WASHINGTON — Consumer advocates and financial industry lobbyists are locked in battle for the hearts and minds of senators as the time nears for them to put up or shut up on the most sweeping revamp of financial regulation in generations.
A reworked Restoring American Financial Stability Act of 2010 passed the Senate Banking Committee on a party-line vote without amendment on March 22, leaving the fight over details to come on the Senate floor soon after lawmakers return next week from their spring recess.
The two political parties disagree on plenty, despite the obvious need to fix what led to a near-collapse of the global financial system in September 2008. However, banks are spending a lot of last year's record profits to influence the debate.
Larry Summers, the president's chief economic adviser, said recently on ABC News that "you got a million dollars being spent, per congressman, in lobbying expenses on this issue; industry has four lobbyists per member of the House and Senate working on this."
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Fighting back, consumer groups allied under the banner Americans for Financial Reform are taking the issue to the streets, planning protests in front of banks and the offices of lawmakers who voted against the legislation in committees.
Lawmakers disagree on how to address two principal causes of the financial crisis: policing the extension of credit to consumers, and whether to require lenders to retain portions of the risks they take on.
The lack of any real policing of mortgage lenders and brokers allowed for an explosion of credit to borrowers who took on unsuitable loans. Because lenders didn't retain the loans on their books, but instead sold them to financiers who packed them into pools of mortgage-backed bonds, they had no skin in the game. Lending standards weakened considerably. A joke at the height of the housing boom bragged that "a rolling loan gathers no loss."
Eight million lost American jobs and a tidal wave of foreclosures later, that joke proved to be wrong. Now lawmakers must try to make things right.
One area that's slated to change is securitization, the process of selling mortgages, car loans and other forms of consumer credit into a secondary market, where they're pooled and sold to investors as bonds that pay monthly income streams. "Securitizers" didn't retain any risk, instead bundling bad loans for sale to investors and blaming poor underwriting for later problems.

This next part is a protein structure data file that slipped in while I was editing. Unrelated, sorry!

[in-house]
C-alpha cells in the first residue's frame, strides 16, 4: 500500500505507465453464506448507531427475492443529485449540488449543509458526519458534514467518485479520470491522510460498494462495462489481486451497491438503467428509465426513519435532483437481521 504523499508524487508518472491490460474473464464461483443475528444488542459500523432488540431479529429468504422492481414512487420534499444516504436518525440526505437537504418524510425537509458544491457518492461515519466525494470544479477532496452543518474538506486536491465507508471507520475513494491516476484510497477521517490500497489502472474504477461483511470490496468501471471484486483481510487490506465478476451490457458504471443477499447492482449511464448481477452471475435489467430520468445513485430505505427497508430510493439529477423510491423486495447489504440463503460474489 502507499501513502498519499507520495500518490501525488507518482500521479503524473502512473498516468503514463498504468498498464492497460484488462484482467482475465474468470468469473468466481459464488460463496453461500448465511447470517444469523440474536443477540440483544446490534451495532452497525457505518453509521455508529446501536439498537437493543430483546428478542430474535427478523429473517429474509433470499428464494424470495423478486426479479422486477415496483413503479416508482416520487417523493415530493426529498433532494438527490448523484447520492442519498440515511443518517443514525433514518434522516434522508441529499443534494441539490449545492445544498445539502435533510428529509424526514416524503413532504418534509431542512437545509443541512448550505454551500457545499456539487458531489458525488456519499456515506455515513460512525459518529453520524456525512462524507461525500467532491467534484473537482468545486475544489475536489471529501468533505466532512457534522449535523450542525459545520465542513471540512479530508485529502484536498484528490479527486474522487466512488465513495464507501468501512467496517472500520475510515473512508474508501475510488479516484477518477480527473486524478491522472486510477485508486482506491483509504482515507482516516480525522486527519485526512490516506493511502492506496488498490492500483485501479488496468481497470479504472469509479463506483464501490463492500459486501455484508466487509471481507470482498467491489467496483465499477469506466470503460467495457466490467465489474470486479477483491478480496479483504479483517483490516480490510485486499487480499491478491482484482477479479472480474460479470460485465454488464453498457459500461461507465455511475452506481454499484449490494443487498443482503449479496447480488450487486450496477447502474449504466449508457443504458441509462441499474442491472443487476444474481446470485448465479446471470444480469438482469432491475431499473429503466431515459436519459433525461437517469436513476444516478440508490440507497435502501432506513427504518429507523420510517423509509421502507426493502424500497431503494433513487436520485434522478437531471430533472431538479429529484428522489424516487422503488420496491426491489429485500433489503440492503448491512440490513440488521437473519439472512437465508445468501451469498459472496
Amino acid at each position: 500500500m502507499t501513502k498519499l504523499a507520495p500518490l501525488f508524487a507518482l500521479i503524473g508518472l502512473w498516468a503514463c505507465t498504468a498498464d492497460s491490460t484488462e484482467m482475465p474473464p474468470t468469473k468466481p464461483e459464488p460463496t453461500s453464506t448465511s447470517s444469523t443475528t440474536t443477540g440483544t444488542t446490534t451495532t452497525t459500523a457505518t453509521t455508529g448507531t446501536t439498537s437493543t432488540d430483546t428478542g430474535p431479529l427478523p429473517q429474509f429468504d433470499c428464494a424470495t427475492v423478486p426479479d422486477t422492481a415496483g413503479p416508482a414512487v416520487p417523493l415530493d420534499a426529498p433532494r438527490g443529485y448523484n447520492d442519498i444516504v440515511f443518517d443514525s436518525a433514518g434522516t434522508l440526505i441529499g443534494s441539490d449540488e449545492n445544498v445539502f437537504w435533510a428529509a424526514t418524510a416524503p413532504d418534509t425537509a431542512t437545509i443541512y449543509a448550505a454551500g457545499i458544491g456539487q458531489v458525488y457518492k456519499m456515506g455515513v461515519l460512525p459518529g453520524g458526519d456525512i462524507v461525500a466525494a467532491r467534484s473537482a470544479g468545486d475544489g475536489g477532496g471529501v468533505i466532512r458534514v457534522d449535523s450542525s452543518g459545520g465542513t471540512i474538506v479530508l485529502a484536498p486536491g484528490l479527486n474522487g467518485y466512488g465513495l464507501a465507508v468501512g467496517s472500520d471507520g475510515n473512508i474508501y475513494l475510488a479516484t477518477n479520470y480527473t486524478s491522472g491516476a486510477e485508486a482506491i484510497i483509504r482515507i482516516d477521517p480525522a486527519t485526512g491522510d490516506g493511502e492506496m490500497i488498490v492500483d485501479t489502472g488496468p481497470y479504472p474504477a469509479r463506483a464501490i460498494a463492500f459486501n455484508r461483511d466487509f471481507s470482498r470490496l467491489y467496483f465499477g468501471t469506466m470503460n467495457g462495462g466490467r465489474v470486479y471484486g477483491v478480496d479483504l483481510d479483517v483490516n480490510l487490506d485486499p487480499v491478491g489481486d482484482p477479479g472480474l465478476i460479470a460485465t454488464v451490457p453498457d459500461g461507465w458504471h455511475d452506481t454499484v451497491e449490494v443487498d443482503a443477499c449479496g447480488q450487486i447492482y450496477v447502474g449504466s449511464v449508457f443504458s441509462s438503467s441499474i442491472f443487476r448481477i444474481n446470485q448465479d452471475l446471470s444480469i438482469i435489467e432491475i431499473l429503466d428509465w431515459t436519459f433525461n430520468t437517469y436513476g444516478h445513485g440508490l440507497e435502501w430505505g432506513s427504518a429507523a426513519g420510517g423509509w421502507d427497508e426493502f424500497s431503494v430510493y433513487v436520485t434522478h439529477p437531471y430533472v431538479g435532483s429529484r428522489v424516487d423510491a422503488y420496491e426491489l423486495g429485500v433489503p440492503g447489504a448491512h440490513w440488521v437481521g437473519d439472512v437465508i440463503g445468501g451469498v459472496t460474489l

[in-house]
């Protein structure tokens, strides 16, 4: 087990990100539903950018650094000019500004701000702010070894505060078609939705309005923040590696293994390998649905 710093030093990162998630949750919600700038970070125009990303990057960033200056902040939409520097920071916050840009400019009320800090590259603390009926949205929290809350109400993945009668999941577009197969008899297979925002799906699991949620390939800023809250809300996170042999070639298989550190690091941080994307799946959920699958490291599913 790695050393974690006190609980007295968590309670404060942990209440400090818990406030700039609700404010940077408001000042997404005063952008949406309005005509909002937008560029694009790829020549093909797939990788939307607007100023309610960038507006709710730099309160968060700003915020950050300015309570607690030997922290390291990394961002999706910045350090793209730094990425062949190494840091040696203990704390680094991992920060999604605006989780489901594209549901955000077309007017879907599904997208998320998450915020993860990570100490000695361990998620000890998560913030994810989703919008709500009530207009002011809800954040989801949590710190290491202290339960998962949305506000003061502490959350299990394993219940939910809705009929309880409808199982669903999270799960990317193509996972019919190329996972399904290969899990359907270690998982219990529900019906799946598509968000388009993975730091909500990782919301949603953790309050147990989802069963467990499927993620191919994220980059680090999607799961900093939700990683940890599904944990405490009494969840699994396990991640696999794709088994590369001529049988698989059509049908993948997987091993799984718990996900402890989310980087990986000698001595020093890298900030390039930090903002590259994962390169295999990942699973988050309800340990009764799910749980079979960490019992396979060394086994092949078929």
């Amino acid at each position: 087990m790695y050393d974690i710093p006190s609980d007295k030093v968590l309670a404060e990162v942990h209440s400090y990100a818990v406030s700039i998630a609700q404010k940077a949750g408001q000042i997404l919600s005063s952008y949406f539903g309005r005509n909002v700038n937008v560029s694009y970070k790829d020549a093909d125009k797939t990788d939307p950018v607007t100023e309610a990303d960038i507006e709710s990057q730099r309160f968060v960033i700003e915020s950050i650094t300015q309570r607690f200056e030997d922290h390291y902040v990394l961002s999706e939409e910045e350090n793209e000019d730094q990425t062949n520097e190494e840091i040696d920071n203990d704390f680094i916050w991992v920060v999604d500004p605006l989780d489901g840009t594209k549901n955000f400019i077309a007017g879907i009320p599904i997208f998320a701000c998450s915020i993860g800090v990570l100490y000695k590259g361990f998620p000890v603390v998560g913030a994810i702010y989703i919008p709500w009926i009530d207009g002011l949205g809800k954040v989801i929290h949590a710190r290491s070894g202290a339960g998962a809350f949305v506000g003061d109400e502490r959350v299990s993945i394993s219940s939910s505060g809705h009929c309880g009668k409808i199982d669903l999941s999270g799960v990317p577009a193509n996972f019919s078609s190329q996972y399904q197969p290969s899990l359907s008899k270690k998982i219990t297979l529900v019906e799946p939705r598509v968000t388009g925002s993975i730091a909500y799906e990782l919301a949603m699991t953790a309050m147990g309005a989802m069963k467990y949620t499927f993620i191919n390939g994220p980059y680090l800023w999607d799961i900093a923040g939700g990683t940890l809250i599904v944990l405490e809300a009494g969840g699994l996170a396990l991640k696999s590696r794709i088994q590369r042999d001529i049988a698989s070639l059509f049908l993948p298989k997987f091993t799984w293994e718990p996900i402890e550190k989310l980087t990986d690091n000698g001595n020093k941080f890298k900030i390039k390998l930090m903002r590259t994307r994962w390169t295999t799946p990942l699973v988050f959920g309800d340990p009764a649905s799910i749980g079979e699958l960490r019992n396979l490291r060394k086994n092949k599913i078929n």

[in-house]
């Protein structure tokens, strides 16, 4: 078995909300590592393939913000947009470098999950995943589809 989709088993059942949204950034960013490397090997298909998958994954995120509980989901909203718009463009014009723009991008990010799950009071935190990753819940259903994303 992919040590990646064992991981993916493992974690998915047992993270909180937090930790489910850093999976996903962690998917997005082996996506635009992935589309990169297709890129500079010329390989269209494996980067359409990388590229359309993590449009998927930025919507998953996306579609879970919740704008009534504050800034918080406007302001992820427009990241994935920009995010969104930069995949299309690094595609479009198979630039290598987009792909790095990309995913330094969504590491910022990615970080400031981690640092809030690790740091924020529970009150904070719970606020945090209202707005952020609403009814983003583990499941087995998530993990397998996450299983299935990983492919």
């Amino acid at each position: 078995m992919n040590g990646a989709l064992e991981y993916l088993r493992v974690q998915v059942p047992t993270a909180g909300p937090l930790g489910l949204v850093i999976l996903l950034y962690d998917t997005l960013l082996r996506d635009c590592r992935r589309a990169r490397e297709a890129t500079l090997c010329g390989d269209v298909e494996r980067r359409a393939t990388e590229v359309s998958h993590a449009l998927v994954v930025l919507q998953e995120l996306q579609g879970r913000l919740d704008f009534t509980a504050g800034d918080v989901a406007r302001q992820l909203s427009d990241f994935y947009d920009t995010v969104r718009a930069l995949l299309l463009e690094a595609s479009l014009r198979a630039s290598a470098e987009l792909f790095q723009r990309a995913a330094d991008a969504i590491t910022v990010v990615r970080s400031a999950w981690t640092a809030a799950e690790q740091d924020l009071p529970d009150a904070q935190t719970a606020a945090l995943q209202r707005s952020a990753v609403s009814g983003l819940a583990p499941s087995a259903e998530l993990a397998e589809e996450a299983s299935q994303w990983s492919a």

The Senate bill would force "securitizers" to retain 5 percent of whatever they issue for sale into the secondary market. That's only half of what Europe requires, but the U.S. industry sees it as too much.
"We don't think this is going to help better align incentives," said Tom Deutsch, the executive director of the American Securitization Forum in New York.
His group is lobbying instead to require buyback provisions so that when loans go bad, banks must buy them back. Something like this was in place during the housing boom, but when boom turned to bust the provisions proved to be largely unenforceable.
"I should have to buy that whole product back, not just 5 percent. The industry's view is that's a better form of risk retention than 5 percent," Deutsch said.
Consumer groups are wary, pointing to a lack of regulatory enforcement in the run-up to the crisis.
"Every special interest is making its own argument," said Heather Booth, who heads Americans for Financial Reform. "If they listen to the American public, it should be very easy to reach an agreement. They want not just a watchdog, but a watchdog with teeth for American consumers."
That's why the biggest battle ahead will be over an independent Consumer Finance Protection Agency. Senate Banking Committee Chairman Christopher Dodd, D-Conn., wants this new agency to establish and enforce rules for consumer credit products, such as mortgages, credit cards and payday loans. The agency's leader would be appointed by the president and confirmed by the Senate.
The financial sector and the U.S. Chamber of Commerce are spending buckets of money on ads and lobbying, however, hoping to ensure that at worst, the agency won't be able to enforce the rules it writes and will rely instead on existing bank regulators for that.
"If you have safety and soundness (of banks) separate from consumer protection ... you create additional jockeying for turf between regulators," said Tom Quaadman, the executive director of the U.S. Chamber of Commerce's Center for Capital Markets. "We have called for increased consumer protection, a council of existing regulators who have existing authority, who engage in the novel practice of sharing information and coordinated action."
That approach has been discredited, warned Simon Johnson, a former chief economist of the International Monetary Fund and the author of the new book "13 Bankers: The Wall Street Takeover and the Next Financial Meltdown."
"That's a complete non sequitur," Johnson said in a speech Thursday, scoffing at the notion that current regulators are up to the task. "That is not what the history has been over the past 30 years."
Existing regulators would get new powers and mandates under the industry's preferred approach, countered Scott Talbott, the chief lobbyist for the Financial Services Roundtable, a trade group for big financial firms.
"What we're doing is modernizing the regulatory framework, elevating consumer protection to a core mission for the banking regulators," he said. "Up to now, consumer protection has not been a core mission."
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